Reading Encoder- Trending Error

Hello all,

I am reading an encoder attached to a machine oscillating as a damped pendulum. The graph for the angle over time should reflect something oscillating perfectly and dying over time, but I believe that the way I am reading the encoder may be generating an error in the graph which looks like the image attached. You can see that it has a strange trend, and I am not sure if it is because of my encoder reading delay? If anyone could provide ideas to mitigate this issue, I would truly appreciate it. Below is my code:

#include <digitalWriteFast.h>

const int PinA = 2;

const int PinB = 3;

// Keep track of last rotary value
int lastCount = 0;

volatile float virtualPosition = 0;

unsigned long time;

void isr () {
static unsigned long lastInterruptTime = 0;
unsigned long interruptTime = millis();

// Get rid of bounce
if (interruptTime - lastInterruptTime > 0.1) {
if (digitalReadFast(PinB) == LOW)
{
virtualPosition=virtualPosition- 0.35 ;
}
else {
virtualPosition=virtualPosition+ 0.35 ;
}

// Restrict values
virtualPosition = min(360, max(-360, virtualPosition));

lastInterruptTime = interruptTime;
}
}

void setup() {

Serial.begin(9600);

pinMode(PinA, INPUT);
pinMode(PinB, INPUT);

// Attach the routine to service the interrupts
attachInterrupt(digitalPinToInterrupt(PinA), isr, LOW);

}

void loop() {

time = millis();
Serial.print("");
Serial.print(time);
Serial.print(",");
Serial.print(virtualPosition);
Serial.println("");

lastCount = virtualPosition ;

}

I am sure you know "trend" can be between -1 and +1, so A strange trend is not possible. Are you looking at the superimposed reduced peaked values of your graph? With no time values on your graph, it's a bit hard to know if it is noise being picked up on your encoder reading or what. A schematic of what you have, including any bypass capacitors would help a lot. What do you have powering the project? What actual frequency is your project operating at?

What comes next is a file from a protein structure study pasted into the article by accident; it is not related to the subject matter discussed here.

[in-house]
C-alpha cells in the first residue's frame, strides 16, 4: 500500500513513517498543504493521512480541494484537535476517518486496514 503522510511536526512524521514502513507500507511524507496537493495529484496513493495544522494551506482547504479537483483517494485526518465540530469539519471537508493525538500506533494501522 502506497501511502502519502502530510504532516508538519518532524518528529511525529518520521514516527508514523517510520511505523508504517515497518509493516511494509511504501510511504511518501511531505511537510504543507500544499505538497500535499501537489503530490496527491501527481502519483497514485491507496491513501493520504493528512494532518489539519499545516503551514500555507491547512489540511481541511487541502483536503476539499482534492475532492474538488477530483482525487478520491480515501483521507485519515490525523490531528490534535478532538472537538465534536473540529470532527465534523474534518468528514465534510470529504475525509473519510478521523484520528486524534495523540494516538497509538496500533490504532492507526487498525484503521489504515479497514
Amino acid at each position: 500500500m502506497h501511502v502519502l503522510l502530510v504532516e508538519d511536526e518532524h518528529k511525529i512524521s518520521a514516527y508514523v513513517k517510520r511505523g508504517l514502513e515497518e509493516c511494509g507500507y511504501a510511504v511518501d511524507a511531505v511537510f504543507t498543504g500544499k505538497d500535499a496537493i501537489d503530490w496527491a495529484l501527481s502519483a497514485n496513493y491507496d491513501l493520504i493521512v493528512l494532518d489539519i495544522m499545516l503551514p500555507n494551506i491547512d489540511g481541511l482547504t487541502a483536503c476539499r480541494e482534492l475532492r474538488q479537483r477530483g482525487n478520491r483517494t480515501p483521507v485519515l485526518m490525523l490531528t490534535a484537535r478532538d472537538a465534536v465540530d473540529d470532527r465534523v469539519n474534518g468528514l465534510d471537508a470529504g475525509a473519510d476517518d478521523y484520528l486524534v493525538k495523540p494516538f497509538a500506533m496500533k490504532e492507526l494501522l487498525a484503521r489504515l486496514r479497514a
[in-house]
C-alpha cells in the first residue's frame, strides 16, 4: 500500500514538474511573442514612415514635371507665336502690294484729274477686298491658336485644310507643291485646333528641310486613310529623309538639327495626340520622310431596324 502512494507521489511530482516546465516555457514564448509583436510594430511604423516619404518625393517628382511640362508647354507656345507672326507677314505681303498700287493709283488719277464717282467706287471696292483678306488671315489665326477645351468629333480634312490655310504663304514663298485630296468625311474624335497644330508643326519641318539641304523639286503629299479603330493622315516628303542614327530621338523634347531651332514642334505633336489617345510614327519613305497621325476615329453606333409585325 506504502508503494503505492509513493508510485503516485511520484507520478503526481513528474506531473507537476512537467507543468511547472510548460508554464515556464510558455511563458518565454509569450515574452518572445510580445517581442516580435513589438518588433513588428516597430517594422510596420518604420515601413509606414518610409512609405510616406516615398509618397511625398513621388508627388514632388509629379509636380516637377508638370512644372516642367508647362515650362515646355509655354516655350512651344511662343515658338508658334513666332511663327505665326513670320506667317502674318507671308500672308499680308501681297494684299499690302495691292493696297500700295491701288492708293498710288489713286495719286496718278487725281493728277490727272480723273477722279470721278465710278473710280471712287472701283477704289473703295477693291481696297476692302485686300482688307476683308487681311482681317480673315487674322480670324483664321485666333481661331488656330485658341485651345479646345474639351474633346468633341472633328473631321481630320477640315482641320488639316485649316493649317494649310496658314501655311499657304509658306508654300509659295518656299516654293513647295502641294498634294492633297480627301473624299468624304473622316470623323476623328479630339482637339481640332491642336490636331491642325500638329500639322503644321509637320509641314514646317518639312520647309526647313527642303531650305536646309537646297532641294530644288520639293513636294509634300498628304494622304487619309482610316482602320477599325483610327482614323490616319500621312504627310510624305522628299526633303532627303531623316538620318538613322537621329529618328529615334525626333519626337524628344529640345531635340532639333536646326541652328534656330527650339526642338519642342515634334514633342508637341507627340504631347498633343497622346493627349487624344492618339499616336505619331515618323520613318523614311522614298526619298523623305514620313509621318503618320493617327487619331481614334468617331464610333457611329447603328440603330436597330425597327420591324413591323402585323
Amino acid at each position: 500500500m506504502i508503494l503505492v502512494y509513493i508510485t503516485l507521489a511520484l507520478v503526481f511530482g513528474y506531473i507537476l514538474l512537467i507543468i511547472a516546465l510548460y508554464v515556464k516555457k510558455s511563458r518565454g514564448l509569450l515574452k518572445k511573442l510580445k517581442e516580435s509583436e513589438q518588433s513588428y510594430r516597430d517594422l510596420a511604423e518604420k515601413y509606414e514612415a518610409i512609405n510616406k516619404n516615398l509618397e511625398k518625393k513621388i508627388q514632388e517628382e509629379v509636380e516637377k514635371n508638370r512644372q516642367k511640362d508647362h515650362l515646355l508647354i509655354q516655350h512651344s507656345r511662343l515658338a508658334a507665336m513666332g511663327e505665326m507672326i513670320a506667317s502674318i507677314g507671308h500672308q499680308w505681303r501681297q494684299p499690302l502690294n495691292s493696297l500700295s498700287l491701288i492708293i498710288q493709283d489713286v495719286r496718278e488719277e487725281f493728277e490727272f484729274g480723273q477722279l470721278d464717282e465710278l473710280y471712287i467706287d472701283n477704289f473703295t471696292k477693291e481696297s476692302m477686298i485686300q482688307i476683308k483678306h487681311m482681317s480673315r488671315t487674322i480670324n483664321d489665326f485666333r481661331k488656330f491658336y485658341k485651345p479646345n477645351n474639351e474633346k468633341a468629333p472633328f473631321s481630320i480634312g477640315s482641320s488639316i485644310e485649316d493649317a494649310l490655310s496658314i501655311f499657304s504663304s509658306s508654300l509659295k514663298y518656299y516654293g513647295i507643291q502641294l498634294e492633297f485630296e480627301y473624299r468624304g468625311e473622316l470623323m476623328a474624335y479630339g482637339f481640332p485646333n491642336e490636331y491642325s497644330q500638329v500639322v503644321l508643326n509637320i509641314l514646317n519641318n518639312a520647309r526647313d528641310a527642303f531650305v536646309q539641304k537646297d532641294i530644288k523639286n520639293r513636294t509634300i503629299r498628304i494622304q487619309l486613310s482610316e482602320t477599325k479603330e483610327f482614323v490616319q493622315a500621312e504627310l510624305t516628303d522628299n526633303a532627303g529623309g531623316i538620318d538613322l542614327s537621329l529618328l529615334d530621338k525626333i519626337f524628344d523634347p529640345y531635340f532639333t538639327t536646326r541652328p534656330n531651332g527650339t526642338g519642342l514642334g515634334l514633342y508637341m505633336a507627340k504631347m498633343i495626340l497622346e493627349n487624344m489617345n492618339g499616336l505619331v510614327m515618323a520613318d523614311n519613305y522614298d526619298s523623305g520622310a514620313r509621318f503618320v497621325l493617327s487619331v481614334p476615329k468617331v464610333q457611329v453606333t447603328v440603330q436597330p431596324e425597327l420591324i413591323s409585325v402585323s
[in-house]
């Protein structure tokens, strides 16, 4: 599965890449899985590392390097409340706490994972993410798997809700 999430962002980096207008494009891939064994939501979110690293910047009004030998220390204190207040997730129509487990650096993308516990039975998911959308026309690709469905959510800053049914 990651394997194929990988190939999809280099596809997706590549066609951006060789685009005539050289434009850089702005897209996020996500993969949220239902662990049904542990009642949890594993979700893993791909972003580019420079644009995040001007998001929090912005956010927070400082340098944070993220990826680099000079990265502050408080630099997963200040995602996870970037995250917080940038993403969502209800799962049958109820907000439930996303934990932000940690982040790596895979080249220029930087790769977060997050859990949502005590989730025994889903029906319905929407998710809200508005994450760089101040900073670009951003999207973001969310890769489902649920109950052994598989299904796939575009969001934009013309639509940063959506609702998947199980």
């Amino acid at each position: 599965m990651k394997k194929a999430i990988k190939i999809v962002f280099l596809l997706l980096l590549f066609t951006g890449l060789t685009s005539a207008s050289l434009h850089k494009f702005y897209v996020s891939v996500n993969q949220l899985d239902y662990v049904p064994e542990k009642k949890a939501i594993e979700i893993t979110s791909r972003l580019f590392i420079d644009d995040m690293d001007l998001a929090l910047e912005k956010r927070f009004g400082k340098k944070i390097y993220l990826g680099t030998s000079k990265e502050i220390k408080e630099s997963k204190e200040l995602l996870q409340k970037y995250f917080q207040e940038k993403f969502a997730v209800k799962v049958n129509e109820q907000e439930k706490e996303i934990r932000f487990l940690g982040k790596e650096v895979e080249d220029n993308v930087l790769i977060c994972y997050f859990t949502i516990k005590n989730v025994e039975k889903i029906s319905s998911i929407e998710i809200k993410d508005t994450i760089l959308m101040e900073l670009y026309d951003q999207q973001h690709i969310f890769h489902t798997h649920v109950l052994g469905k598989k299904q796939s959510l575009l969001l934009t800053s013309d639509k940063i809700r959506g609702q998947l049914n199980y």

How much time used in reversing direction?

Paul

Hi Paul,

Thanks for repying! The time on the graph I attached is in milliseconds, so the total time here is about 8 seconds (sorry for not labeling anything, it was just test data). The frequency will be changing depending on a couple of masses we will impose, but this will be the slowest it will oscillate. The other frequencies will only be marginally slower, though.

As for the setup, the only connections I have are the encoder A and B outputs directly pinned to the arduino, along with the ground and 5V power directly to the arduino as well. It is powered by my laptop which is also collecting the data. I tried to avoid capacitors by reducing bounce through the code.

Obviously I am new to using arduinos if that is not obvious haha. Just an ME trying to figure out this world.

looking at your code, I see you are reading "virtualPosition" without disabling interrupts before reading and enabling afterward. The interrupt code may or may not be changing the value while you are printing it or saving it.

And, if you are going to show it on the serial monitor, show the saved value, then you only need to do the disable/enable one time in -loop-.

Paul